The character Tarzan naturally was a great part of the Burroughs' life and they were dissatisfied with the films made by the three previous Tarzans. It was not the actors' fault the way the scripts were written. None of the stories had ever followed the books. With a high-budget, full-length feature and Mr. Burroughs retaining script approval, which he had not done in the past, great things were expected from Tarzan and the Golden Lion. It was one of Mr. Burroughs' favorite stories.

My roommate, Charley Eash, Tom Scully, my good friend who introduced me to Joan Burroughs, the Dewey sisters, the coaches and teachers at the high school were all flabbergasted that I had been chosen and all said I would be a fool not to grab it. I called the studio and told the casting director that I'd take the job.

The picture was started around August and would not be finished in time for me to hold the teaching job any longer. I had to tell the school principal of the developments and tender my resignation. He said, "We will hate to lose you as you have done a great job for us, but truthfully, if I were in your shoes, I would not hesitate to take the job."

I went to the studio to see the casting director and sign the contract. Sensing my naiveté, he said, "Jim, this picture is not estimated to cost much more than the proposed budget, and I have been ordered to cut down drastically on all actors' salaries. You are scheduled for $75 per week. If the picture is a hit, you will be given a five-year contract starting at $350 per week and increased $350 per week each year of your contract. Remember you are an unknown in the business." I had gone too far to turn back now.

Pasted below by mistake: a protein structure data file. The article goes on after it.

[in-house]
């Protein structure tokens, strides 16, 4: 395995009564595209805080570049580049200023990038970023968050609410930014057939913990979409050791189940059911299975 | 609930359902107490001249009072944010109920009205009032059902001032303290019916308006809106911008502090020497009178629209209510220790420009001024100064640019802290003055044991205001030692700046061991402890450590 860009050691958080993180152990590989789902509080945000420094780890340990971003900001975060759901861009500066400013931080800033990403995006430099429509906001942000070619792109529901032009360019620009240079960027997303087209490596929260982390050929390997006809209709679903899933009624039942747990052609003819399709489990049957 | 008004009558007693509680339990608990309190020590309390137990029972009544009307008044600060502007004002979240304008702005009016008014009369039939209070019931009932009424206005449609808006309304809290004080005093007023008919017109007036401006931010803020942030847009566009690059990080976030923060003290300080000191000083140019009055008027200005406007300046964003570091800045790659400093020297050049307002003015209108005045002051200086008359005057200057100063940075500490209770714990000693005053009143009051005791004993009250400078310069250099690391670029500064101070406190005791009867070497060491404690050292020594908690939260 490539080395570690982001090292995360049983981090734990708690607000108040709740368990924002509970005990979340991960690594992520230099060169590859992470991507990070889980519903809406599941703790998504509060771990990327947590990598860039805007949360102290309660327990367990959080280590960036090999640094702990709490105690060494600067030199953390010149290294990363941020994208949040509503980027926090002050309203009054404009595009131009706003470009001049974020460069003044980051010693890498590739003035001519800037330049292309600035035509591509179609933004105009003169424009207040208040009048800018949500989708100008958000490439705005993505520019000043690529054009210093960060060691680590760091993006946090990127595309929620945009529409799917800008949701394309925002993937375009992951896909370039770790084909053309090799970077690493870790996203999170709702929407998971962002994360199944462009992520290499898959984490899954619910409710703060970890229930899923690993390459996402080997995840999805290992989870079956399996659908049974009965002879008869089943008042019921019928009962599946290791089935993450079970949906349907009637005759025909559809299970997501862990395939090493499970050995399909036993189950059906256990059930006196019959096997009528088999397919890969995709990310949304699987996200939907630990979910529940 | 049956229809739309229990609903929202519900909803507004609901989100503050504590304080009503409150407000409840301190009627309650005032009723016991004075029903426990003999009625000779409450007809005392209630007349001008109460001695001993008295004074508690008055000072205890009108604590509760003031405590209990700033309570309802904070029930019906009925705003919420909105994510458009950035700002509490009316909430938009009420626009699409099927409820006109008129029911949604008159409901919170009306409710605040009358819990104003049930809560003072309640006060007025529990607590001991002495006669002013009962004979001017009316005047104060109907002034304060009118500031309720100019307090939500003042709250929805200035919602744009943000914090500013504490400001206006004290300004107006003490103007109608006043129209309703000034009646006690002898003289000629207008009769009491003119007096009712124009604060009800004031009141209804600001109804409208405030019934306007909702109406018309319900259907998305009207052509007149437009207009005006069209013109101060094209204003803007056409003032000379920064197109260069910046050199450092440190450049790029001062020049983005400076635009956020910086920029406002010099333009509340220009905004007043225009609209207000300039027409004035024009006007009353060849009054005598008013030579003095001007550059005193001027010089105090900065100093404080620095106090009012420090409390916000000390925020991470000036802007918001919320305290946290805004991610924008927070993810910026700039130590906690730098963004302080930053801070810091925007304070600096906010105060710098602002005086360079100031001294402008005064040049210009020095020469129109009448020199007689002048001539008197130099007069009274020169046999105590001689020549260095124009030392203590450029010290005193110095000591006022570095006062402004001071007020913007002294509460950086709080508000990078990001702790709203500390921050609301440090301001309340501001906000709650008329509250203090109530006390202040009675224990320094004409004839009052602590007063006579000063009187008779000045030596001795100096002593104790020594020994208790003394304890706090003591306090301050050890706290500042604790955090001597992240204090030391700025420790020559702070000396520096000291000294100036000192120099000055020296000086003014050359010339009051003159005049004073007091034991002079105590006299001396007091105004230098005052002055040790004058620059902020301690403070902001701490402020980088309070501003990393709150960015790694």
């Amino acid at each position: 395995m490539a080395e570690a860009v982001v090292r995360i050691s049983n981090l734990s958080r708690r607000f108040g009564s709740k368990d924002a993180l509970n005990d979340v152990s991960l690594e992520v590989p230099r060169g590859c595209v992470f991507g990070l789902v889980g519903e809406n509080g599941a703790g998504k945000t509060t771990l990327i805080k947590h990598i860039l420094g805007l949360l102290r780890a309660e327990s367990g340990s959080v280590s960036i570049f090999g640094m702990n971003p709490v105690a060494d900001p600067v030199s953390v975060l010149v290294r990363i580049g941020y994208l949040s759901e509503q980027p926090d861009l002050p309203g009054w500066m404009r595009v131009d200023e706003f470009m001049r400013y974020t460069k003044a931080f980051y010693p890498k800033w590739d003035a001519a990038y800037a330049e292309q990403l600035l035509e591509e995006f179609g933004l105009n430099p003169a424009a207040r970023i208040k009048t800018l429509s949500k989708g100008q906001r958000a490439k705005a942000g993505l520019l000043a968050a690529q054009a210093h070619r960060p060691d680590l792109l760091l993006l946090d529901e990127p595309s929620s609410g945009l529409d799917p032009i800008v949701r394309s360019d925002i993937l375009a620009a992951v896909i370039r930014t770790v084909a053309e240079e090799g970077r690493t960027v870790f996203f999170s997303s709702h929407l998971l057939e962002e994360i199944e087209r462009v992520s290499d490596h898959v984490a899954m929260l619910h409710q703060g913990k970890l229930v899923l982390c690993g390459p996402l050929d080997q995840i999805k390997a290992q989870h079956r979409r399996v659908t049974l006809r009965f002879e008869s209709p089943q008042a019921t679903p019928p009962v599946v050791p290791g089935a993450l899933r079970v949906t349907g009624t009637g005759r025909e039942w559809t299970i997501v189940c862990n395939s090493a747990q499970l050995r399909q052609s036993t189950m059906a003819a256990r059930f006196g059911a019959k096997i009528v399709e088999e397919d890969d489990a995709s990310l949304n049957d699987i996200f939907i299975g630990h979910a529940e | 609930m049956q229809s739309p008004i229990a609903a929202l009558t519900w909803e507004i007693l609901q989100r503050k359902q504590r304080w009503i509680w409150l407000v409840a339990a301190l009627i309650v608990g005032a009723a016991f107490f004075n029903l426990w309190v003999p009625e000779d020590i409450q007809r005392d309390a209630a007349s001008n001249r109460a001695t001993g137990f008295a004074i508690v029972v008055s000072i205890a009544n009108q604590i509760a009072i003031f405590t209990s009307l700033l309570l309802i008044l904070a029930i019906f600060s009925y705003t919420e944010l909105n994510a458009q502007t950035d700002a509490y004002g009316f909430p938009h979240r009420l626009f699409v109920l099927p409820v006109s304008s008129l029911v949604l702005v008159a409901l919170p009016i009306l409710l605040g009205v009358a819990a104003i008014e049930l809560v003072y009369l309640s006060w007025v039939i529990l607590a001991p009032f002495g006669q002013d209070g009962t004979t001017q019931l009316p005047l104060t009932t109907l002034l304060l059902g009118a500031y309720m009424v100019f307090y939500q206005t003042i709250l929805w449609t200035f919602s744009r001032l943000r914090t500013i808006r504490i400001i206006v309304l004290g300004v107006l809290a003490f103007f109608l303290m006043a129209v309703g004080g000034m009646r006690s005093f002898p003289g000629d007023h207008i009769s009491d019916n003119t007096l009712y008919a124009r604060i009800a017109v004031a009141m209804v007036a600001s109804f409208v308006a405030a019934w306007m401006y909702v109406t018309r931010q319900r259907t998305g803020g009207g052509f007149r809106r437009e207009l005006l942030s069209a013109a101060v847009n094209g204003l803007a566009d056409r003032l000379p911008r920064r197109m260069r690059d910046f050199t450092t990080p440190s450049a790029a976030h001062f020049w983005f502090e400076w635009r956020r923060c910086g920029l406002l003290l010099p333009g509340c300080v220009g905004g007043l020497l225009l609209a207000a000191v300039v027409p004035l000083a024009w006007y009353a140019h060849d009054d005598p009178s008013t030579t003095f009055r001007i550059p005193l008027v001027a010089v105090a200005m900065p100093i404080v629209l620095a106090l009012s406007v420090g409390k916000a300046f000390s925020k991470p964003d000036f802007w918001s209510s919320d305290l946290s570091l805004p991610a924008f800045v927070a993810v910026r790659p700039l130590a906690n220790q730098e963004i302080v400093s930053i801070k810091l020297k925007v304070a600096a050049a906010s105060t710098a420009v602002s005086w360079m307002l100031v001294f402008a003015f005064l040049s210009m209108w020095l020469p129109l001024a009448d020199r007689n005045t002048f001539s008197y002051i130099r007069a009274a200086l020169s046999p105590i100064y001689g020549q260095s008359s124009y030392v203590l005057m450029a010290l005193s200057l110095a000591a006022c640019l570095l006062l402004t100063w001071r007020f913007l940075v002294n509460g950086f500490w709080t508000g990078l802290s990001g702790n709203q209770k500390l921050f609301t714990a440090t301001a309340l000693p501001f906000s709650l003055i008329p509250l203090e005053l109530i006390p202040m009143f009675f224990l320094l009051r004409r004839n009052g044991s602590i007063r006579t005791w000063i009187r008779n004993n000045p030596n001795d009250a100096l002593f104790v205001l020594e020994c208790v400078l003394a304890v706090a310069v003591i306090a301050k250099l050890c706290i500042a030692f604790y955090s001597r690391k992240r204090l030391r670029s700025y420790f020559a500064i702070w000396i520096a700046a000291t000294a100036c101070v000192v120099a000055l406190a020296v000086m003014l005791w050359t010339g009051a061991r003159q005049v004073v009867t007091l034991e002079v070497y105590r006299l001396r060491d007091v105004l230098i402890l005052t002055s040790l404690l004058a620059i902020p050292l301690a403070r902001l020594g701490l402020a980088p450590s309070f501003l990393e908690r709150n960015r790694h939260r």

If the casting director wasn't lying, he at least was doing a great job pulling my leg. I had visions of at least $500 per week to start. With more Hollywood savvy, I would have gone to an agent as soon as I was offered the job, and he would have negotiated a beautiful deal for me -- and himself. This was my first experience with a man trained as a manipulative "con" artist.

Once I signed the deal with the studio, publicity broke like wildfire. I was all over the newspapers, Hollywood trade papers, and magazines, with pictures and interviews. Publicity men spent days interviewing me, taking photographs by the dozens. I really knew that I had been had. If I was all that important, I should have ahd a hell of a lot more than $75 per week.

It was some consolation, however, to know that with all this publicity and a good picture behind me, I just might make out real well.

The casting director know so little about the Tarzan book that he spent days trying to cast the role of Jad-bal-ja, which was actually the name of the Golden Lion. Similarly, years later when Joan and Mr. Burroughs were visiting a set where they were filming a Tarzan story, the scrip had the lion named some screwy name, and Joan suggested they should call the lion Numa.

"Numa, Numa -- why Numa? the producer asked, aghast.

"I don't want to seem facetious," she replied, "but that is Tarzan's generic name for lion."

"Well, what do you know!" he murmured. "Numa it will be from now on." Luckily it was the first day of shooting and the first scene the lion had appeared in.

As soon as school was over, I moved to Hollywood and shared a bungalow with Tom Scully, who was now a sales executive for Carnation Milk Company. He owned a snappy Moon roadster and was now engaged to Marguerite Corwin, Joan's best friend as I mentioned earlier. Wm. Corwin, Marguerite's father, was head of a Los Angeles Investment Company, and had a mansion in Laurel Canyon, Mr. and Mrs. Corwin were close friends of Mr. and Mrs. Burroughs, and the families visited each week for bridge and a few snifters.